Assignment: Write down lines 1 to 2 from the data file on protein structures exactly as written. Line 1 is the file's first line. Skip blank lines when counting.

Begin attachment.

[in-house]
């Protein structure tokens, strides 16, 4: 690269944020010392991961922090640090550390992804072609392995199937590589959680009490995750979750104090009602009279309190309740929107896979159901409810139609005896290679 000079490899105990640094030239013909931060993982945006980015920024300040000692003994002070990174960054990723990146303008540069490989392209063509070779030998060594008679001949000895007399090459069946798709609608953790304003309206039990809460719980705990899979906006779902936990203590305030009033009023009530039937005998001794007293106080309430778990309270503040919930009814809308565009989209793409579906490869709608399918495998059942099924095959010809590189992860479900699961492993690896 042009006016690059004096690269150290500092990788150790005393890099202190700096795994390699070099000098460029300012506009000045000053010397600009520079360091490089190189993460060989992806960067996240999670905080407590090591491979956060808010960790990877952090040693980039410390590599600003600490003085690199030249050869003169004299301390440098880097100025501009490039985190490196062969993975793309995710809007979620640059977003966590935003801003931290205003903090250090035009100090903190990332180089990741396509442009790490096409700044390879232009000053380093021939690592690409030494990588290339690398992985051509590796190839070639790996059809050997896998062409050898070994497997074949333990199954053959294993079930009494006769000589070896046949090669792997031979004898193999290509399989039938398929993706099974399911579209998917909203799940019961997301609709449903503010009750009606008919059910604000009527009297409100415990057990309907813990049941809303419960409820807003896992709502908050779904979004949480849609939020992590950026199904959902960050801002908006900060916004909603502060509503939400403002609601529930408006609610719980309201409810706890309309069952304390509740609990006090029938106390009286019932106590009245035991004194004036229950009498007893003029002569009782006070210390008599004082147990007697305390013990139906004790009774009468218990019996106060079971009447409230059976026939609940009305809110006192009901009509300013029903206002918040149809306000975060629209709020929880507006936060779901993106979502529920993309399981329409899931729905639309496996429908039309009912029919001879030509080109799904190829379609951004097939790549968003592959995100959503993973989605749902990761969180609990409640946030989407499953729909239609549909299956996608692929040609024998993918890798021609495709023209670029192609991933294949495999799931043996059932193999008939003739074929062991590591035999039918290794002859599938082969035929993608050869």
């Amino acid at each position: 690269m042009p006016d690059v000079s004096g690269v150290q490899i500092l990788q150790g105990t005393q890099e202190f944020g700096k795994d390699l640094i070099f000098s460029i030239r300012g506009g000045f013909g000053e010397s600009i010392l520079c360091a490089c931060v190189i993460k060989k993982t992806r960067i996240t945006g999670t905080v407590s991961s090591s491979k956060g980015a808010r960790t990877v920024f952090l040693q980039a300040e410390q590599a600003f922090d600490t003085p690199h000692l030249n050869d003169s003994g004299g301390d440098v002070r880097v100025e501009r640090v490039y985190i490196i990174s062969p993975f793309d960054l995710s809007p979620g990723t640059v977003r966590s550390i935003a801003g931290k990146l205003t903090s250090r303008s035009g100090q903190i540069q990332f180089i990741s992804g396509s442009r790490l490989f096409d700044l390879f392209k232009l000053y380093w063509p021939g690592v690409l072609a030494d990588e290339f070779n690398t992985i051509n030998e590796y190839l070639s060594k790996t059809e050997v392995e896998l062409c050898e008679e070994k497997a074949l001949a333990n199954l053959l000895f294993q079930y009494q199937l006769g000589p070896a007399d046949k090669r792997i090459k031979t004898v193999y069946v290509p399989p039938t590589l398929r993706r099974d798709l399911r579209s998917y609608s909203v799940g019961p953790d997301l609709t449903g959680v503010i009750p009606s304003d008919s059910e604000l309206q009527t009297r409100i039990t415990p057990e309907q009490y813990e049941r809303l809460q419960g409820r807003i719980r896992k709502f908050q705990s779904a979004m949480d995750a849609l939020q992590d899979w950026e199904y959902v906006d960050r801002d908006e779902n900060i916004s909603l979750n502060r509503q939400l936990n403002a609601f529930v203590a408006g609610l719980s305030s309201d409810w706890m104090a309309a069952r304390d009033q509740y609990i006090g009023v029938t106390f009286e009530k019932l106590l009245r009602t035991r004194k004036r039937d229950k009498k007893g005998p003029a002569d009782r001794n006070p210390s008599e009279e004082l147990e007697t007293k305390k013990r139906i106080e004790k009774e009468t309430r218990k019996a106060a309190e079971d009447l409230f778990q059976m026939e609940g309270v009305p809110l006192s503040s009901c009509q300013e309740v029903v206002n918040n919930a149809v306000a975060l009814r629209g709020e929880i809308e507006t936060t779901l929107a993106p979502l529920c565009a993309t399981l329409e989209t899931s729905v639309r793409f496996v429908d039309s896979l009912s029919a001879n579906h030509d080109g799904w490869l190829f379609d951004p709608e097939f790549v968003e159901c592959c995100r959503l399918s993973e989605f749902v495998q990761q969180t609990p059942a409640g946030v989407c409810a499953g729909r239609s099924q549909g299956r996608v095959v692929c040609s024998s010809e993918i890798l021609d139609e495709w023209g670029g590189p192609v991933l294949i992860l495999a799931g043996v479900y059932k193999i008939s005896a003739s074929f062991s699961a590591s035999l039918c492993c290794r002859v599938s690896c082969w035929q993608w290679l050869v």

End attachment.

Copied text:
[in-house]
């Protein structure tokens, strides 16, 4: 690269944020010392991961922090640090550390992804072609392995199937590589959680009490995750979750104090009602009279309190309740929107896979159901409810139609005896290679 000079490899105990640094030239013909931060993982945006980015920024300040000692003994002070990174960054990723990146303008540069490989392209063509070779030998060594008679001949000895007399090459069946798709609608953790304003309206039990809460719980705990899979906006779902936990203590305030009033009023009530039937005998001794007293106080309430778990309270503040919930009814809308565009989209793409579906490869709608399918495998059942099924095959010809590189992860479900699961492993690896 042009006016690059004096690269150290500092990788150790005393890099202190700096795994390699070099000098460029300012506009000045000053010397600009520079360091490089190189993460060989992806960067996240999670905080407590090591491979956060808010960790990877952090040693980039410390590599600003600490003085690199030249050869003169004299301390440098880097100025501009490039985190490196062969993975793309995710809007979620640059977003966590935003801003931290205003903090250090035009100090903190990332180089990741396509442009790490096409700044390879232009000053380093021939690592690409030494990588290339690398992985051509590796190839070639790996059809050997896998062409050898070994497997074949333990199954053959294993079930009494006769000589070896046949090669792997031979004898193999290509399989039938398929993706099974399911579209998917909203799940019961997301609709449903503010009750009606008919059910604000009527009297409100415990057990309907813990049941809303419960409820807003896992709502908050779904979004949480849609939020992590950026199904959902960050801002908006900060916004909603502060509503939400403002609601529930408006609610719980309201409810706890309309069952304390509740609990006090029938106390009286019932106590009245035991004194004036229950009498007893003029002569009782006070210390008599004082147990007697305390013990139906004790009774009468218990019996106060079971009447409230059976026939609940009305809110006192009901009509300013029903206002918040149809306000975060629209709020929880507006936060779901993106979502529920993309399981329409899931729905639309496996429908039309009912029919001879030509080109799904190829379609951004097939790549968003592959995100959503993973989605749902990761969180609990409640946030989407499953729909239609549909299956996608692929040609024998993918890798021609495709023209670029192609991933294949495999799931043996059932193999008939003739074929062991590591035999039918290794002859599938082969035929993608050869």